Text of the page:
At another time and under a different Republican HUD Secretary, Ben Carson’s proposal today (right before appearing before a Republican-controlled congressional subcommittee) to triple the minimum rent paid by the poorest public-housing tenants while imposing work requirements and reducing subsidies generally would have been predictable. The GOP hasn’t harbored many real defenders of public housing for a long time, and reducing the cost of housing subsidies is the kind of thing Republicans favor reflexively as an alleged belt-tightening measure.
But coming shortly after the GOP blew up the federal budget with huge upper-income tax cuts (with some expensive sweeteners to cut middle-class voters in on the bonanza at a significantly reduced level), this eagerness to strike a blow against really poor people is at a minimum unseemly. That it is happening during a highly politicized season when Congress is not about to enact a budget or any major legislation is gratuitous and symbolic, and not in a good way. And Ben Carson’s association with this nasty piece of business adds insult to injury, after all the claims during his confirmation hearings that he was a former public-housing resident with a special bond of compassion towards those now similarly situated. (It actually turns out he did not “grow up in the projects” as was initially claimed, but instead lived for a while in subsidized private housing.)
The Washington Post’s Tracy Jan explains the most explosive part of the Trump administration proposal made by Carson:
Tenants generally pay 30 percent of their adjusted income toward rent or a public-housing agency minimum rent — which is capped at $50 a month for the poorest families. The administration’s proposal sets the family monthly rent contribution at 35 percent of gross income, or 35 percent of their earnings working 15 hours a week at the federal minimum wage. Under the proposal, the cap for the poorest families would rise to about $150 a month — three times higher than the current minimum. About 712,000 households would see their rents rise to the new monthly minimum of $150, HUD officials said.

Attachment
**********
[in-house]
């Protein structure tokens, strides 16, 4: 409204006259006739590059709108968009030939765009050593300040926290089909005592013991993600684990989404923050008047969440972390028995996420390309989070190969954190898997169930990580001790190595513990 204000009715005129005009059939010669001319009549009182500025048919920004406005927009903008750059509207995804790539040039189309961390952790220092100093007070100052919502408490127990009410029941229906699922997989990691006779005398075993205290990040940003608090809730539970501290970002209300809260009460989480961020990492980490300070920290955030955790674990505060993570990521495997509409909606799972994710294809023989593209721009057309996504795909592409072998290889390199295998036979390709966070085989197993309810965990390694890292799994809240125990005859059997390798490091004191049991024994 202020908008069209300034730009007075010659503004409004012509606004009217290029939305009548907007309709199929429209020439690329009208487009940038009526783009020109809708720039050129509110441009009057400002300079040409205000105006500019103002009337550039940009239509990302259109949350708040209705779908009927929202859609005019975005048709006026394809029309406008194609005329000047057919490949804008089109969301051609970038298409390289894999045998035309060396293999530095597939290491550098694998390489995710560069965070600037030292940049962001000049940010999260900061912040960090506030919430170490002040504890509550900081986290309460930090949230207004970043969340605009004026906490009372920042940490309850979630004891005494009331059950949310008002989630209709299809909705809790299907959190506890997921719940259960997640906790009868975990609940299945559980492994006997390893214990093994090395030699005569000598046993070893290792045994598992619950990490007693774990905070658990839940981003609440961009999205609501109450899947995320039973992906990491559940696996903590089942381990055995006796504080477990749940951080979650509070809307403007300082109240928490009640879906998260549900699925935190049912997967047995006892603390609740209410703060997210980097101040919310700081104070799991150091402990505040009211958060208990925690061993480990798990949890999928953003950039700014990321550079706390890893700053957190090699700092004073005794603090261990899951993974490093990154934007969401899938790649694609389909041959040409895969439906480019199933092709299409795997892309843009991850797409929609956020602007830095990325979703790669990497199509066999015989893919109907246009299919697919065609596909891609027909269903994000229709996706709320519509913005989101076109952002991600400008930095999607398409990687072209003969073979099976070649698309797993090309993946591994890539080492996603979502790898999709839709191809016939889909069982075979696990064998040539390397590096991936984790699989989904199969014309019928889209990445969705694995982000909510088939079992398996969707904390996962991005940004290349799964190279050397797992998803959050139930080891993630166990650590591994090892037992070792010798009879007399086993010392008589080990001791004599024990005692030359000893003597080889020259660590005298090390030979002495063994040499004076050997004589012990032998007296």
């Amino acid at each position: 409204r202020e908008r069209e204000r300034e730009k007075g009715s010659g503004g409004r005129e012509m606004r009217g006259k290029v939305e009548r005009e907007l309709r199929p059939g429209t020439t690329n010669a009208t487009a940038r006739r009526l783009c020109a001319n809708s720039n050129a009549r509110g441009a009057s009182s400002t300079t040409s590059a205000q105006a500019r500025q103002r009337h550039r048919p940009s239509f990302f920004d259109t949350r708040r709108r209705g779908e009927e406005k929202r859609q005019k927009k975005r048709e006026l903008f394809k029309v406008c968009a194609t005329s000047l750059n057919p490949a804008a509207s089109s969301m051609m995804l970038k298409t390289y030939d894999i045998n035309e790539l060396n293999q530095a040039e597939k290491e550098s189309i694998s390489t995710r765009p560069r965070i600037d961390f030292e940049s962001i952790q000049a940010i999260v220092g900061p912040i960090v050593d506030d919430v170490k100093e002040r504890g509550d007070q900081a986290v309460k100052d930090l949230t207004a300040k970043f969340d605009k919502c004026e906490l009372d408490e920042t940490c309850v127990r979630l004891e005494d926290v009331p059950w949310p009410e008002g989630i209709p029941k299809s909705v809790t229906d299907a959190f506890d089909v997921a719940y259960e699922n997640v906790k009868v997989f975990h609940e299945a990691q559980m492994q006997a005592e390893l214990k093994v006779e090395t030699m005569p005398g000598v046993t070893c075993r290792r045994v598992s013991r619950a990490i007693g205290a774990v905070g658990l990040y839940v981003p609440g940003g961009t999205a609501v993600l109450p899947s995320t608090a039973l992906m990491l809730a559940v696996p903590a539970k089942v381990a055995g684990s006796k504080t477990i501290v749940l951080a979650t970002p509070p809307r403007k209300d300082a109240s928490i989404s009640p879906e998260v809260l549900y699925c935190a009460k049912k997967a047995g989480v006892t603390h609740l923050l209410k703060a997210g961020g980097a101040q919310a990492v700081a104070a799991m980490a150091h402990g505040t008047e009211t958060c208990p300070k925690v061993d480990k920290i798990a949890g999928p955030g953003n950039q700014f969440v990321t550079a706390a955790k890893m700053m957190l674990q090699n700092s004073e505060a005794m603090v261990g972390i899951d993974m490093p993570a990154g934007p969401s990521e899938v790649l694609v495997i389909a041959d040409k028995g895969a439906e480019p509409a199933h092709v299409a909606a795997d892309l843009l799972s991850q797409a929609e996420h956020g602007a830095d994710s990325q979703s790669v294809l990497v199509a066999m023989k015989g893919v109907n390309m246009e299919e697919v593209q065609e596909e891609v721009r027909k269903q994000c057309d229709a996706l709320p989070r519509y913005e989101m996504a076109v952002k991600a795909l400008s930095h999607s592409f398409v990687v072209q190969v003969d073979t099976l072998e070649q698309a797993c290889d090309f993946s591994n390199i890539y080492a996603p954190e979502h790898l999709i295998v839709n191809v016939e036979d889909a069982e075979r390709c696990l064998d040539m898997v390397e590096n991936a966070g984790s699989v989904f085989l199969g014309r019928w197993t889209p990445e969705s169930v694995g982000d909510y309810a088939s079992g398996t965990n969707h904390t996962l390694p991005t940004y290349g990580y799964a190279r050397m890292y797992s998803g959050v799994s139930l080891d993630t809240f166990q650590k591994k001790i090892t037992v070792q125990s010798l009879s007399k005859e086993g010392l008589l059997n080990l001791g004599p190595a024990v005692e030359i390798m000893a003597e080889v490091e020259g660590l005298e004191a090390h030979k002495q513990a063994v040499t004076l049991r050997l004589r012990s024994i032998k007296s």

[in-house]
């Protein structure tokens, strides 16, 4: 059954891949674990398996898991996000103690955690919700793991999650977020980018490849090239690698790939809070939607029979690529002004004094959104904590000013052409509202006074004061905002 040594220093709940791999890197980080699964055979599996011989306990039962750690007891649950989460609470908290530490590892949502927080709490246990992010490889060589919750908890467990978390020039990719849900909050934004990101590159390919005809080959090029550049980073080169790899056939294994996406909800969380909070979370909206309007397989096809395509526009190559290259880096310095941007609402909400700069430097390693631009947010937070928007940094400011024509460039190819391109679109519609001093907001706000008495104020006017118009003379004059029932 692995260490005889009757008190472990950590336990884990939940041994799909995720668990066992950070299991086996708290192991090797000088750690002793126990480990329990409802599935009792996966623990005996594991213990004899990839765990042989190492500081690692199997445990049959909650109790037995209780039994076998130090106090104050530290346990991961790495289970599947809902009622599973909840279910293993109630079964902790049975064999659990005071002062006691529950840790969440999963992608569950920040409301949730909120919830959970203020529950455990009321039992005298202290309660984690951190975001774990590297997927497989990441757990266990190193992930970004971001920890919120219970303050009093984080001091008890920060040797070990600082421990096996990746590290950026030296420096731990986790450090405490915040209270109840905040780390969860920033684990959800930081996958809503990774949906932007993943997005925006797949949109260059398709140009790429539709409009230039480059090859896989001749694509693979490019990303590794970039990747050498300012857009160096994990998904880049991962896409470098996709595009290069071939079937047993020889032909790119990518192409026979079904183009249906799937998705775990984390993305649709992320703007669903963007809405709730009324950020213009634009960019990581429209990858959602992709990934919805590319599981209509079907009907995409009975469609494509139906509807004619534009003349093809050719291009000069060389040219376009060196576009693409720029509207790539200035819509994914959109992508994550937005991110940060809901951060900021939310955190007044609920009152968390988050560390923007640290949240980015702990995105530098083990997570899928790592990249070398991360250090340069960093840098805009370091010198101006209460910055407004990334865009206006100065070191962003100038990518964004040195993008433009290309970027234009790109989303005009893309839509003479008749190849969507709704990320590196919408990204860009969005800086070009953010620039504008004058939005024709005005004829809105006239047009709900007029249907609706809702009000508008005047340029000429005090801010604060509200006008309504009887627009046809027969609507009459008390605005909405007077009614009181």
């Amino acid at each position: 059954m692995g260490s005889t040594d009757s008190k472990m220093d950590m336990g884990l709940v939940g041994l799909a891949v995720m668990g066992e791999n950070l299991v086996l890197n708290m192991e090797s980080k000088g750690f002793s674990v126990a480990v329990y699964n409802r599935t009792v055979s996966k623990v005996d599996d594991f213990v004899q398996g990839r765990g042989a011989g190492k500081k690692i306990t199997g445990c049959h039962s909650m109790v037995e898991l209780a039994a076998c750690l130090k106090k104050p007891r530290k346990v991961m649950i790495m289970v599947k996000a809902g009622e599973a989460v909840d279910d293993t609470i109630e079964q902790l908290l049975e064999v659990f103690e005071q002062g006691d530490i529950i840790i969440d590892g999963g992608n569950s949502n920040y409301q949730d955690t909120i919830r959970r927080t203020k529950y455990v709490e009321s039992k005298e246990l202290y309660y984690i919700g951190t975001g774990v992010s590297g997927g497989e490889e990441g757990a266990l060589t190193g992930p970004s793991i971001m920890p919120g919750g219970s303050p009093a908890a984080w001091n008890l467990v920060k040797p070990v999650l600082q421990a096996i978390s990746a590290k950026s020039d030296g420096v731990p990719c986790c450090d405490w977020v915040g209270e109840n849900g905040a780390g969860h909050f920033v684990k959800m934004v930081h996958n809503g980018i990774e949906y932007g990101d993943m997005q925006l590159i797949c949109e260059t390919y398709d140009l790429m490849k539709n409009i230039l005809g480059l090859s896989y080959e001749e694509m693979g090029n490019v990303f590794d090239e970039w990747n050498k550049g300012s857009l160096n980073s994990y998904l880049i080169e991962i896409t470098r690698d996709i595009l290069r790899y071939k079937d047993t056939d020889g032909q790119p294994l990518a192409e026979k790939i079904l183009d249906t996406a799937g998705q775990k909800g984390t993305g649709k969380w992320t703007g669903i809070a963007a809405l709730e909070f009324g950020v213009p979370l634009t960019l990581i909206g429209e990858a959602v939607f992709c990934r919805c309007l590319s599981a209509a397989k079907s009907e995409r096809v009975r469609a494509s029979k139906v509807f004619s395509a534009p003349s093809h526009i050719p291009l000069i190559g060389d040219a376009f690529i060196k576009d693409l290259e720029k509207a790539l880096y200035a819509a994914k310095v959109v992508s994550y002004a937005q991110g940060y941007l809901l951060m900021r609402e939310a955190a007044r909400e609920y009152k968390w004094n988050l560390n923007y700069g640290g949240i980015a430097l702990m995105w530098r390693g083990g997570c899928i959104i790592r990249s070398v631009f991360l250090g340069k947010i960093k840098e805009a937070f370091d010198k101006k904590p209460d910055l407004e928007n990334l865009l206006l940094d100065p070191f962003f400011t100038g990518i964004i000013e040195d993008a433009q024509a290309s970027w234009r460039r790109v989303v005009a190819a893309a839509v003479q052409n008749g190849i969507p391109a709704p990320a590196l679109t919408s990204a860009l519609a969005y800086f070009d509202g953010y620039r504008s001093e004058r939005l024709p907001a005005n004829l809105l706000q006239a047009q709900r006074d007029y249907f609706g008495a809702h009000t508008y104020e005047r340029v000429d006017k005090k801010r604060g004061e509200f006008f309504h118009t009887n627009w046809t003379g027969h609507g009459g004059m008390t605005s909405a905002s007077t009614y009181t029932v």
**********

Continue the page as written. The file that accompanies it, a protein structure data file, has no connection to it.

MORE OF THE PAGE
The proposal also encourages the establishment of work requirements for recipients of federal housing subsidies, part of the administration’s broader effort to make the supposedly shiftless “welfare” population earn their paltry benefits.
Even if you think public housing is a trap for its residents or that subsidy programs are too generous, an approach targeted at increasing costs for the very poor is not a “reform” initiative, but an expression of contempt if not hostility. That it comes during a period when the administration is focused on “energizing” its conservative base for the midterm elections, its malign motives are pretty transparent. As Jan notes, the Trump/Carson proposal would be seriously devastating if actually implemented:
Barbara Sard, vice president for housing policy at the Center on Budget and Policy Priorities, said the latest proposal, if passed, could result in millions of individuals losing their homes. “The very purpose of these programs is to provide a stable home for people who otherwise can’t manage on their own,” Sard said. “Ignoring that destroys the effectiveness of these programs to prevent homelessness and keep children out of foster care.”
When the best you can say about a proposal is that it’s merely demagogic since it won’t actually be enacted, that’s pretty bad.